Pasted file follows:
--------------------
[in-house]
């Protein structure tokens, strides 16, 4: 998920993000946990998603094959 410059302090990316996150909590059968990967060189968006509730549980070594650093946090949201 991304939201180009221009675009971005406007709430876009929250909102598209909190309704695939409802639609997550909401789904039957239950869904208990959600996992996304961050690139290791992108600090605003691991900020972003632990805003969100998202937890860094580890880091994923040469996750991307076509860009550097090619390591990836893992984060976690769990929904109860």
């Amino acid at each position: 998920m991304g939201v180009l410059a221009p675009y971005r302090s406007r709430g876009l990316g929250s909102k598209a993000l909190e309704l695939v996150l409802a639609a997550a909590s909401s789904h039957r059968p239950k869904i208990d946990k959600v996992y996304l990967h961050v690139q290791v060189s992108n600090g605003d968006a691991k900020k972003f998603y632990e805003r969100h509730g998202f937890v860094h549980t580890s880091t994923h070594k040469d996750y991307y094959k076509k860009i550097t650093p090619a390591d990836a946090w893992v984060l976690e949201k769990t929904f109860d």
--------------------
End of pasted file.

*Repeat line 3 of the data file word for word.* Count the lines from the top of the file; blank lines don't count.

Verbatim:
């Amino acid at each position: 998920m991304g939201v180009l410059a221009p675009y971005r302090s406007r709430g876009l990316g929250s909102k598209a993000l909190e309704l695939v996150l409802a639609a997550a909590s909401s789904h039957r059968p239950k869904i208990d946990k959600v996992y996304l990967h961050v690139q290791v060189s992108n600090g605003d968006a691991k900020k972003f998603y632990e805003r969100h509730g998202f937890v860094h549980t580890s880091t994923h070594k040469d996750y991307y094959k076509k860009i550097t650093p090619a390591d990836a946090w893992v984060l976690e949201k769990t929904f109860d």